State Key Laboratory of Numerical Modeling for Atmospheric Sciences and
Geophysical Fluid Dynamics (LASG)
Institute of Atmospheric Physics, Chinese Academy of Sciences
Vol. 6/No.6 July 2018
[Climate change] Responses of the Tropical Atmospheric Circulation to Climate Change and Connection to the Hydrological Cycle
The tropical circulation change under global warming arises great attention around the world in recent decades. It has a close relationship with the tropical precipitation change and the uncertainty in its projection is one of the difficulties in climate projection.
Ma Jian, a professor at the college of marine sciences in Shanghai Ocean University and Prof. Gang Huang in LASG, IAP, publish a special review with his colleagues in the journal Annual Review of Earth and Planetary Sciences(IF=9.7799,2016). This review describes the climate change-induced responses of the tropical atmospheric circulation and their impacts on the hydrological cycle It also depicts the theoretically predicted changes and diagnoses physical mechanisms for observational and model-projected trends in large-scale and regional climate.
For the large-scale circulation, the tropical circulation slows down with moisture and stratification changes, connecting to a poleward expansion of the Hadley cells and a shift of the intertropical convergence zone. Redistributions of regional precipitation consist of thermodynamic and dynamical components, including a strong offset between moisture increase and circulation weakening throughout the tropics. This allows other dynamical processes to dominate local circulation changes, such as a surface warming pattern effect over oceans and multiple mechanisms over land.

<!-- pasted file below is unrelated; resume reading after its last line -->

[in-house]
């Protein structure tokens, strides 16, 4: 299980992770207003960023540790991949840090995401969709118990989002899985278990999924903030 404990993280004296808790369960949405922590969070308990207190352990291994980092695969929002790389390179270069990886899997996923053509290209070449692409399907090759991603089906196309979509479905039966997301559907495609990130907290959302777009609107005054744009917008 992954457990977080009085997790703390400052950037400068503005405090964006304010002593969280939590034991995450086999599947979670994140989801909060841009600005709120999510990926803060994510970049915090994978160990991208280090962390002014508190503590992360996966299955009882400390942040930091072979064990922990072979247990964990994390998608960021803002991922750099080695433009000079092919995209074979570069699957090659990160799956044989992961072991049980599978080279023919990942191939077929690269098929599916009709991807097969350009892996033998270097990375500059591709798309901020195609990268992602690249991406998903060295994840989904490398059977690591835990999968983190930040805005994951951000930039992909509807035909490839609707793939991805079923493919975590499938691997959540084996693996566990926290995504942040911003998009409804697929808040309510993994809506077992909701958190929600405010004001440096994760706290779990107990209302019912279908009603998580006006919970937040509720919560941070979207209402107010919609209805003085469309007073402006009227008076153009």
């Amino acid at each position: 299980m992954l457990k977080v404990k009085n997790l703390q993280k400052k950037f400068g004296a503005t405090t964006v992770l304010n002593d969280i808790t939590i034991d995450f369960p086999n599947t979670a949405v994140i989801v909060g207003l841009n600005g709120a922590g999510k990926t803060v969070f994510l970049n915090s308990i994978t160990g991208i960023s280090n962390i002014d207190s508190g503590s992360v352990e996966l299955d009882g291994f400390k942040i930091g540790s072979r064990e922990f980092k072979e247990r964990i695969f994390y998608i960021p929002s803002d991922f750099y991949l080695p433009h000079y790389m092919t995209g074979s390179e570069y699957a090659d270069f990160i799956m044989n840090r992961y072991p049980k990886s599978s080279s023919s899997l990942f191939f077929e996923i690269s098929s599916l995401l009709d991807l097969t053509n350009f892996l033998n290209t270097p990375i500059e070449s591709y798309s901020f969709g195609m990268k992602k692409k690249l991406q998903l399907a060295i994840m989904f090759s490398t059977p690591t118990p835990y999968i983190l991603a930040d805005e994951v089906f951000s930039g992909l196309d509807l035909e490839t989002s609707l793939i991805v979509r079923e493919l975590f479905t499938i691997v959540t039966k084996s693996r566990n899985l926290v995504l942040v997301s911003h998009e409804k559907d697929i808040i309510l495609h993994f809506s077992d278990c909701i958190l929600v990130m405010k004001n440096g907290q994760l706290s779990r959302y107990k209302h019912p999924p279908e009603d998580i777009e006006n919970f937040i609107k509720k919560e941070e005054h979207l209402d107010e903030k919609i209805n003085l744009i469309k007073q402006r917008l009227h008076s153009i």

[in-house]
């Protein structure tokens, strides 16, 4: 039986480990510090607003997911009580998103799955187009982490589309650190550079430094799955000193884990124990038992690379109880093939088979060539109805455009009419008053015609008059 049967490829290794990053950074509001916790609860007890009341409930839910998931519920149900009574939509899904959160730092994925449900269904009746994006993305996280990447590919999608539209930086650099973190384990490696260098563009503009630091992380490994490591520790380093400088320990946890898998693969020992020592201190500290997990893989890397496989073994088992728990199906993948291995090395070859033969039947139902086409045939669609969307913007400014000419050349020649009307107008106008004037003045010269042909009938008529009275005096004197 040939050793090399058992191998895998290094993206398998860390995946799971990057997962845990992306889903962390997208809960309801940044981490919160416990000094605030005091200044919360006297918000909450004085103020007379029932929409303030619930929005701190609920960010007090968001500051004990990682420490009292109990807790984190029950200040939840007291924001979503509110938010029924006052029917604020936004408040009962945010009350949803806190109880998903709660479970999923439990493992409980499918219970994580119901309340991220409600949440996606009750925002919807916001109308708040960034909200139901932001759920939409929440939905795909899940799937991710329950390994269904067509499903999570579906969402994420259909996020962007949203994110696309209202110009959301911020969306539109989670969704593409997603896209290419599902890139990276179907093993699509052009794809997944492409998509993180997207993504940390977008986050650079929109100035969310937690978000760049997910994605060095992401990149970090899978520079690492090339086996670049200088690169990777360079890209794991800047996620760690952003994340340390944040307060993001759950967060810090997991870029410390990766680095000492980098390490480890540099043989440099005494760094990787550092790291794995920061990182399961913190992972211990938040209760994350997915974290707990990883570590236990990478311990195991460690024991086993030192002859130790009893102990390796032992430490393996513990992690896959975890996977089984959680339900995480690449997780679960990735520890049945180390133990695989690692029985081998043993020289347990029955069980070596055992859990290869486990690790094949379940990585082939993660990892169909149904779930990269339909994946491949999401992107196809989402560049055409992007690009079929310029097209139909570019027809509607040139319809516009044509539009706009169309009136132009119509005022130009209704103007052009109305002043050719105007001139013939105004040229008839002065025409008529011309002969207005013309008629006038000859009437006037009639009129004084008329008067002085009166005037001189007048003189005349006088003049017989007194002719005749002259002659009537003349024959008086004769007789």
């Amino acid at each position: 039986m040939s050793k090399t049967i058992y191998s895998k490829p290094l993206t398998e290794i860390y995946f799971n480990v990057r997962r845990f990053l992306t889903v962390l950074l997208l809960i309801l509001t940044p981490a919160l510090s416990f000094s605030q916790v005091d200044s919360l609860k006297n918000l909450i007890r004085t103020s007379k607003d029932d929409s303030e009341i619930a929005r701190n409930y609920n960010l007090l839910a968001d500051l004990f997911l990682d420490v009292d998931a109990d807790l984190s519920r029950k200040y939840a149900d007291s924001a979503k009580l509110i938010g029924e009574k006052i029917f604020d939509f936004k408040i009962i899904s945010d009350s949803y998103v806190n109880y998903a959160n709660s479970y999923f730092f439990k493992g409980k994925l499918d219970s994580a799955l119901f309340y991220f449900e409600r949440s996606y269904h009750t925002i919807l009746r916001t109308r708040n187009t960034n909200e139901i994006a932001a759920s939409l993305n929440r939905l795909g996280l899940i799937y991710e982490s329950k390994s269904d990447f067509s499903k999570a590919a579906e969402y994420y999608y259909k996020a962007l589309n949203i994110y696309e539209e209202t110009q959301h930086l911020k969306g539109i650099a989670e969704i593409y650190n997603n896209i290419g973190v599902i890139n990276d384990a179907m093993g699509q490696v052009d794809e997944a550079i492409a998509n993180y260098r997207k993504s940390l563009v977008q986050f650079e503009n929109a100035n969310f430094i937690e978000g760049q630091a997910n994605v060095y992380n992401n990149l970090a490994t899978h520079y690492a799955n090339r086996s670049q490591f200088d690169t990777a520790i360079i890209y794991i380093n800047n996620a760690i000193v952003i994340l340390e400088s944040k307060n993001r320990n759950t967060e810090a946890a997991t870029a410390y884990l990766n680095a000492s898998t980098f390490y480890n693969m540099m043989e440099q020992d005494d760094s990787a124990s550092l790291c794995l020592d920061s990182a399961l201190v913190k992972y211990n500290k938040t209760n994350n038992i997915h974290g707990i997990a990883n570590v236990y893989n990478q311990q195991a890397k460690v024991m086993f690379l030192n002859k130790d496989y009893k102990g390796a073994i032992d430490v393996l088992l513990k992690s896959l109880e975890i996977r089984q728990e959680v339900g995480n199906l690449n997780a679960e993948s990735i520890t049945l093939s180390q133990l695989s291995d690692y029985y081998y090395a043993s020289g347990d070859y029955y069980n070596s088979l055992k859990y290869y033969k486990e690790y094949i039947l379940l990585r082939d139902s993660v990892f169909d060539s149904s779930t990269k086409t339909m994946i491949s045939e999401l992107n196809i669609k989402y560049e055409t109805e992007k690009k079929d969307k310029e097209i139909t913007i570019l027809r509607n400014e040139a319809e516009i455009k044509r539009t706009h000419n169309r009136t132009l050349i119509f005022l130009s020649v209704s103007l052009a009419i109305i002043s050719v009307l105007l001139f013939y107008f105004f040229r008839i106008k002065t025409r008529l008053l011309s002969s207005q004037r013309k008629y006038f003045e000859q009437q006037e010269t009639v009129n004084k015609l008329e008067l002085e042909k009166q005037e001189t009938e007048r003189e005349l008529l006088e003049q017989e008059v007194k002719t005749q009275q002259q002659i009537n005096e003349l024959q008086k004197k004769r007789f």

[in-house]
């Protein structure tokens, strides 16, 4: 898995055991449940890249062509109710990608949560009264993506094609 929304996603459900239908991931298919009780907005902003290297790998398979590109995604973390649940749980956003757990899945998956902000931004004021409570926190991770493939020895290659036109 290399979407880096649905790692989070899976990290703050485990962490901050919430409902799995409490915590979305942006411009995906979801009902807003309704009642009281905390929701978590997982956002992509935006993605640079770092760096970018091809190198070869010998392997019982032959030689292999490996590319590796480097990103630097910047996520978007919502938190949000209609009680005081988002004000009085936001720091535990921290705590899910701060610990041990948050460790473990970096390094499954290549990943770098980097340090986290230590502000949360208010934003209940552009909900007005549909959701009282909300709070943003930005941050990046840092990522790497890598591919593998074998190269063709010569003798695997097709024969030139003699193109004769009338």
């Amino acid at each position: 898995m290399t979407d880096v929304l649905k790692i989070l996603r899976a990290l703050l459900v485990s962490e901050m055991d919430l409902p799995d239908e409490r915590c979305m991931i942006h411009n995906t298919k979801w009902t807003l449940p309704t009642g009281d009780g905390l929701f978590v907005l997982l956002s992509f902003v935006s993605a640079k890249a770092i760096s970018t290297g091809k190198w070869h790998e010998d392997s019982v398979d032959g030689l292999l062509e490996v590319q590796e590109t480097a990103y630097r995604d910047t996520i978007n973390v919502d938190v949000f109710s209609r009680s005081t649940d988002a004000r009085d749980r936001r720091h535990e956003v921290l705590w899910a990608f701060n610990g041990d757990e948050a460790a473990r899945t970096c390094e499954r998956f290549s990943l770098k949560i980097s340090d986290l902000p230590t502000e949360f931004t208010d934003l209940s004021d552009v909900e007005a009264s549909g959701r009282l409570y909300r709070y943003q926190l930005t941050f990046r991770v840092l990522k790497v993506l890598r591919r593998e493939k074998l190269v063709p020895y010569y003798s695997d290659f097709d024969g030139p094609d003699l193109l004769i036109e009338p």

To improve reliability in climate projections, the authors suggest that more fundamental understandings of pattern formation, circulation change, and the balance of various processes redistributing land rainfall are suggested to be important.
Figure 1.Multimodel ensemble and long-term mean of the sea surface temperature and precipitation in the Pacific intertropical convergence zone. The patterns show the deviations from the tropical Pacific (30°S-30°N, 120°E-80°W) mean.
Ma, J.*,R. Chadwick, K. Seo, C. Dong, G. Huang, G. R. Foltz and J. H. Jiang，2018: Responsesof the tropical atmospheric circulation to climate change and connection to the hydrological cycle, Annual Review of Earth and Planetary Sciences, 46:549-580, https://doi.org/10.1146/annurev-earth-082517-010102
Editors:Wangchuanyi(firstname.lastname@example.org); Zhouwenling(email@example.com); Lisiying(firstname.lastname@example.org)